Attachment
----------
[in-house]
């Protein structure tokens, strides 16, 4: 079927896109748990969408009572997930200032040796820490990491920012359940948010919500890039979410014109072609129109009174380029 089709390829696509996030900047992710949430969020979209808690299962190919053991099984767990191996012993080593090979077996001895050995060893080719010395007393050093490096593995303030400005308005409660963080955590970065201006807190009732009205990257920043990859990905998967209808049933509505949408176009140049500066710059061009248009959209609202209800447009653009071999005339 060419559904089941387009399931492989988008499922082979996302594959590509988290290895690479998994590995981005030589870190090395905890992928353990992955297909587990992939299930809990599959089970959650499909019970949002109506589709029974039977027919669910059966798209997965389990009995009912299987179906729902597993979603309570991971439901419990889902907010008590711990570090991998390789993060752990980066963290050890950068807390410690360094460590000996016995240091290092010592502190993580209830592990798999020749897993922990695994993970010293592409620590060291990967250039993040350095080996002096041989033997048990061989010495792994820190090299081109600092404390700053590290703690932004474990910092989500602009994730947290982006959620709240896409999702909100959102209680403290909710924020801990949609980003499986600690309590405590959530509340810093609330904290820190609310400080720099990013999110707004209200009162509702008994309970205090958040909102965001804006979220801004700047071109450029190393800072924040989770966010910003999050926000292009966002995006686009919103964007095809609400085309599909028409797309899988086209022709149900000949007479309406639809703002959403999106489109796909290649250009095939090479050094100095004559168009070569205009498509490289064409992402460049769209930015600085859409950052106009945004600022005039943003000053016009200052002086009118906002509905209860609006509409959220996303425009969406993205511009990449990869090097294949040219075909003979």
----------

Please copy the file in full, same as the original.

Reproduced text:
[in-house]
């Protein structure tokens, strides 16, 4: 079927896109748990969408009572997930200032040796820490990491920012359940948010919500890039979410014109072609129109009174380029 089709390829696509996030900047992710949430969020979209808690299962190919053991099984767990191996012993080593090979077996001895050995060893080719010395007393050093490096593995303030400005308005409660963080955590970065201006807190009732009205990257920043990859990905998967209808049933509505949408176009140049500066710059061009248009959209609202209800447009653009071999005339 060419559904089941387009399931492989988008499922082979996302594959590509988290290895690479998994590995981005030589870190090395905890992928353990992955297909587990992939299930809990599959089970959650499909019970949002109506589709029974039977027919669910059966798209997965389990009995009912299987179906729902597993979603309570991971439901419990889902907010008590711990570090991998390789993060752990980066963290050890950068807390410690360094460590000996016995240091290092010592502190993580209830592990798999020749897993922990695994993970010293592409620590060291990967250039993040350095080996002096041989033997048990061989010495792994820190090299081109600092404390700053590290703690932004474990910092989500602009994730947290982006959620709240896409999702909100959102209680403290909710924020801990949609980003499986600690309590405590959530509340810093609330904290820190609310400080720099990013999110707004209200009162509702008994309970205090958040909102965001804006979220801004700047071109450029190393800072924040989770966010910003999050926000292009966002995006686009919103964007095809609400085309599909028409797309899988086209022709149900000949007479309406639809703002959403999106489109796909290649250009095939090479050094100095004559168009070569205009498509490289064409992402460049769209930015600085859409950052106009945004600022005039943003000053016009200052002086009118906002509905209860609006509409959220996303425009969406993205511009990449990869090097294949040219075909003979």